Do not allow worldly distractions spoil your Christmas. Guard against being overcome by all the festivities of the season to the point of neglecting the One it is all about. Strive to really keep Christ at the center of your focus. If you do, God will be honored and you will be blessed.

Tuesday, December 13, 2011

I Heard the Bells on Christmas Day

On December 25, 1864, Henry Wadsworth Longfellow sat down and penned the words to one of my favorite Christmas hymns, I Heard the Bells on Christmas Day. History reminds us that on this date the Civil War had been raging for over three and one half years. As he wrote, he was not blind to the carnage the nation had suffered as brothers fought against brothers. His frustration can be seen in the third verse: “And in despair I bowed my head: ‘There is no peace on earth,’ I said, ‘For hate is strong, and mocks the song, Of peace on earth goodwill toward men’”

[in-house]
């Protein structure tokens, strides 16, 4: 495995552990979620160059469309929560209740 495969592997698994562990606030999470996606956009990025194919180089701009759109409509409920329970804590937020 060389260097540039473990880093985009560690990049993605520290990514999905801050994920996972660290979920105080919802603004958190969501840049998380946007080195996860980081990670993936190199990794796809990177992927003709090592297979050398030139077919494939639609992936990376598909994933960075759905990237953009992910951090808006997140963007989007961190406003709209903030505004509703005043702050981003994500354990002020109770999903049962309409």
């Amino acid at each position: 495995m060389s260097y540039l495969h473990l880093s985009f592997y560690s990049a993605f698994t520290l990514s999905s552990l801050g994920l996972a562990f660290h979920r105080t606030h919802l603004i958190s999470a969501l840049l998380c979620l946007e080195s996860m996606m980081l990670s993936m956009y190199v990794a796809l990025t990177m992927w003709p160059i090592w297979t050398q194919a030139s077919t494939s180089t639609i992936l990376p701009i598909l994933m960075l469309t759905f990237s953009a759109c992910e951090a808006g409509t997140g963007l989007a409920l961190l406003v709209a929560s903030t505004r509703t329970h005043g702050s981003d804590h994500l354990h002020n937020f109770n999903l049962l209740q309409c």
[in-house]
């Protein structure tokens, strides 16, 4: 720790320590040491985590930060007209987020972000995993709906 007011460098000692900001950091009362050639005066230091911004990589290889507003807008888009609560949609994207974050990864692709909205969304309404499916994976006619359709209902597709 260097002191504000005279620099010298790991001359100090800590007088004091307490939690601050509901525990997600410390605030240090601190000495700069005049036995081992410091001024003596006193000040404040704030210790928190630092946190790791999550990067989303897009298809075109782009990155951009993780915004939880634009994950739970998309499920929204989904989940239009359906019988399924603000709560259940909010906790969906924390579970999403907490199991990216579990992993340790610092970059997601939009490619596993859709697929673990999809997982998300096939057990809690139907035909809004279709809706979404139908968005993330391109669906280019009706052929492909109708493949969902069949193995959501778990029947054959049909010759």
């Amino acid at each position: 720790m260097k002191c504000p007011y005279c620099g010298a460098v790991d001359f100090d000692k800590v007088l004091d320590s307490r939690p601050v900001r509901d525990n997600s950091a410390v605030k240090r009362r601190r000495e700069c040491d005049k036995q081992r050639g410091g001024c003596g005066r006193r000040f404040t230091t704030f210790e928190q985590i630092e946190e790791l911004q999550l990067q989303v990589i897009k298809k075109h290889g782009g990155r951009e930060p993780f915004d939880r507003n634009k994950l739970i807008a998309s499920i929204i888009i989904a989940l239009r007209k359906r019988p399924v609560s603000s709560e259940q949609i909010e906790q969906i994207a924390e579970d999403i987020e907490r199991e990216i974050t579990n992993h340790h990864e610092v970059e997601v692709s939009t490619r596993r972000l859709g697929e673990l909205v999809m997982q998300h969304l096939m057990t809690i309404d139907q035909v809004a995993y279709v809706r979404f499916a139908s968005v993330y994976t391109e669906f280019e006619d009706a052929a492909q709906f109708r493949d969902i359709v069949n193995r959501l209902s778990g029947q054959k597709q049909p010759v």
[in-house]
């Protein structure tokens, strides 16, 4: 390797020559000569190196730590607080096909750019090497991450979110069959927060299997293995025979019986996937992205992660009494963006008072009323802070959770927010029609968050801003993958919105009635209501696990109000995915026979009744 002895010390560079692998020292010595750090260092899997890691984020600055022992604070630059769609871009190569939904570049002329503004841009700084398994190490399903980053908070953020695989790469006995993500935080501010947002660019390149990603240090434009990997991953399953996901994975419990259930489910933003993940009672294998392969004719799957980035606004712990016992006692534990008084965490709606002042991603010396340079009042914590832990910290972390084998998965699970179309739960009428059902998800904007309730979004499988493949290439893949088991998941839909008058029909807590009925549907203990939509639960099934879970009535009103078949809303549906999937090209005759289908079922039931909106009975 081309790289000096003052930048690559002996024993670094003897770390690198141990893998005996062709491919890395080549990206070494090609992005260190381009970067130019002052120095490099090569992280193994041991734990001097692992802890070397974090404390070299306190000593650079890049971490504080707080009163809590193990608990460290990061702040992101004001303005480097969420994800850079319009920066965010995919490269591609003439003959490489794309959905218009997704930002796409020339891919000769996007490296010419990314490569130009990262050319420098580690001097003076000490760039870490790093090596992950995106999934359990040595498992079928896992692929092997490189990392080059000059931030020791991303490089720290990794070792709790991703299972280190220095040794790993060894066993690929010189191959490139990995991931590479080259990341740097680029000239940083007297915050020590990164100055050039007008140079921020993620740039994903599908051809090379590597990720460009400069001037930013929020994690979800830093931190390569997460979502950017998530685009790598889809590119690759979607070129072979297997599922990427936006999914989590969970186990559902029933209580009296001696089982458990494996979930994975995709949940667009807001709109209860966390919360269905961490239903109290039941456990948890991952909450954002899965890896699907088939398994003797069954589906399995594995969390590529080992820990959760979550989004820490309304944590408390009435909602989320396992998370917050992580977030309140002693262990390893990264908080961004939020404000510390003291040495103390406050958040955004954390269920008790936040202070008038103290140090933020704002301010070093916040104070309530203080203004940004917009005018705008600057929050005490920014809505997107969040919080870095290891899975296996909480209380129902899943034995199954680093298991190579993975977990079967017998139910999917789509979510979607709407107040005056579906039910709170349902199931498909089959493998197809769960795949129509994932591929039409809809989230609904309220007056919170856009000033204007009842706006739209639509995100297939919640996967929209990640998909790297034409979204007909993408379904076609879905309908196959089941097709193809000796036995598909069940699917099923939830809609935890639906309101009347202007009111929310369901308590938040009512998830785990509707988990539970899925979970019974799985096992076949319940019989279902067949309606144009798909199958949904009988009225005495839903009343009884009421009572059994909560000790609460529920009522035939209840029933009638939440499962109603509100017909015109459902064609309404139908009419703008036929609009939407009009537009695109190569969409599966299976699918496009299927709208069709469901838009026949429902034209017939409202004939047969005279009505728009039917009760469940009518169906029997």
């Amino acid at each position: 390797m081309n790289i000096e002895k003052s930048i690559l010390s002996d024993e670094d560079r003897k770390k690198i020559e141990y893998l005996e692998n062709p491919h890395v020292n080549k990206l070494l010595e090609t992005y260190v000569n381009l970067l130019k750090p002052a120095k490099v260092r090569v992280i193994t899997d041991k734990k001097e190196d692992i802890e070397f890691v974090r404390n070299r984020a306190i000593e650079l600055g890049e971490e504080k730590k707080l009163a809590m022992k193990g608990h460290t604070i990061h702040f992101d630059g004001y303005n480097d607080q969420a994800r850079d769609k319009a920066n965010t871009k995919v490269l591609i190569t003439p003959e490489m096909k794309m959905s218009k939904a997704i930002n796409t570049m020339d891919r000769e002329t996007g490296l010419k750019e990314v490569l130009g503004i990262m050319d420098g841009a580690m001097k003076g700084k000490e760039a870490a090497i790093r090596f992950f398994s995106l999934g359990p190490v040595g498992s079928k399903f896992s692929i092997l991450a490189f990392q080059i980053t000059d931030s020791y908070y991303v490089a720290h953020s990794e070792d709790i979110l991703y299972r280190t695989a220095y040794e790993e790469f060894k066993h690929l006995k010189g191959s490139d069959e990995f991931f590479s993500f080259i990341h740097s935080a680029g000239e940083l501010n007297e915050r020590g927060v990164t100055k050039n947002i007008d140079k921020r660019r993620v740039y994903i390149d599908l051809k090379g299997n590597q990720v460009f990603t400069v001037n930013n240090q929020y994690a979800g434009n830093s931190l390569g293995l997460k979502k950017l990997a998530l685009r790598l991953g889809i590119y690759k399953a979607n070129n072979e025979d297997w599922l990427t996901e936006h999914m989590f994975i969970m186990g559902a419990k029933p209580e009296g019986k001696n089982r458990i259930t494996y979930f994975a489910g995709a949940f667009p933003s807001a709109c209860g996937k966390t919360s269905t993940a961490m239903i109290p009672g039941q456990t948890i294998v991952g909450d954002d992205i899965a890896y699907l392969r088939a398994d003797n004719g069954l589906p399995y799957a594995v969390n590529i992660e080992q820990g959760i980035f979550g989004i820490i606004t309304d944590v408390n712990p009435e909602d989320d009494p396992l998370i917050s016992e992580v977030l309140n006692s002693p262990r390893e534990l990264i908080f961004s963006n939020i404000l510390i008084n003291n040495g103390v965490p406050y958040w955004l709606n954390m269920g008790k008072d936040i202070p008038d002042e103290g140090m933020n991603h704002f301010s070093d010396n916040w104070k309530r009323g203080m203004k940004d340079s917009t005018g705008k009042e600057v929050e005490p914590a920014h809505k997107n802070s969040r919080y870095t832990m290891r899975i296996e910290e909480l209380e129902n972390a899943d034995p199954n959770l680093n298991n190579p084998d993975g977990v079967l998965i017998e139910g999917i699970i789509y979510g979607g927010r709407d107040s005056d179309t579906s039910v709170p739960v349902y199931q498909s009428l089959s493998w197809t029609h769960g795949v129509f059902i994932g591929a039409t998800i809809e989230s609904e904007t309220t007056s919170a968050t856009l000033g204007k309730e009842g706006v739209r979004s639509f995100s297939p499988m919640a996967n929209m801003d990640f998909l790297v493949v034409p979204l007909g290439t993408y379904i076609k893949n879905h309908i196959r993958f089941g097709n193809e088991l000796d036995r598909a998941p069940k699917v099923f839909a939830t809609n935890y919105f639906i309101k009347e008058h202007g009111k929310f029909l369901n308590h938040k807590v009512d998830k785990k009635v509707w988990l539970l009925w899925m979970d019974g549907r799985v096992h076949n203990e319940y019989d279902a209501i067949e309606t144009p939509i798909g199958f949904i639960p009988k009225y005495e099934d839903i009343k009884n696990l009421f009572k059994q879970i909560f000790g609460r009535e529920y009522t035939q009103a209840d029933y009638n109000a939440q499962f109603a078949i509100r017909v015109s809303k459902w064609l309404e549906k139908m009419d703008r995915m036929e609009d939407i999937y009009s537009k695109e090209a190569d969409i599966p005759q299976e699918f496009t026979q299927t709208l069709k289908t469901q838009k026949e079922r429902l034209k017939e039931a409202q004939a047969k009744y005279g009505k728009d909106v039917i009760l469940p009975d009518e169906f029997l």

Sadly, one-hundred and fifty years later, there is still is malice and hatred in the world; wars still continue to rage between nations; brothers and sisters continue to battle one another, if not with weapons of war with unkind words and deeds; and there seems to be little hope for genuine peace anywhere on the horizon. If we do not look beyond the now to God’s promises for the future, verse three would be the ending of our song and we would face a future of despair.

After expressing the doubts that world events can invoke, he gave further thought and penned verse four:“Then pealed the bells more loud and deep: ‘God is not dead, nor doth He sleep;The wrong shall fail, the right prevail, With peace on earth, goodwill to men.’”

Apparently, in his despair, Longfellow recognized that God’s ultimate plans would not be thwarted by the actions of men. In due time wrong will fail and right will prevail and there will be genuine peace on earth. The prophesy of Isaiah 2:4 will become a reality: “And He will judge between the nations, and will render decisions for many peoples; And they will hammer their swords into plowshares and their spears into pruning hooks. Nation will not lift up sword against nation, and never again will they learn war.”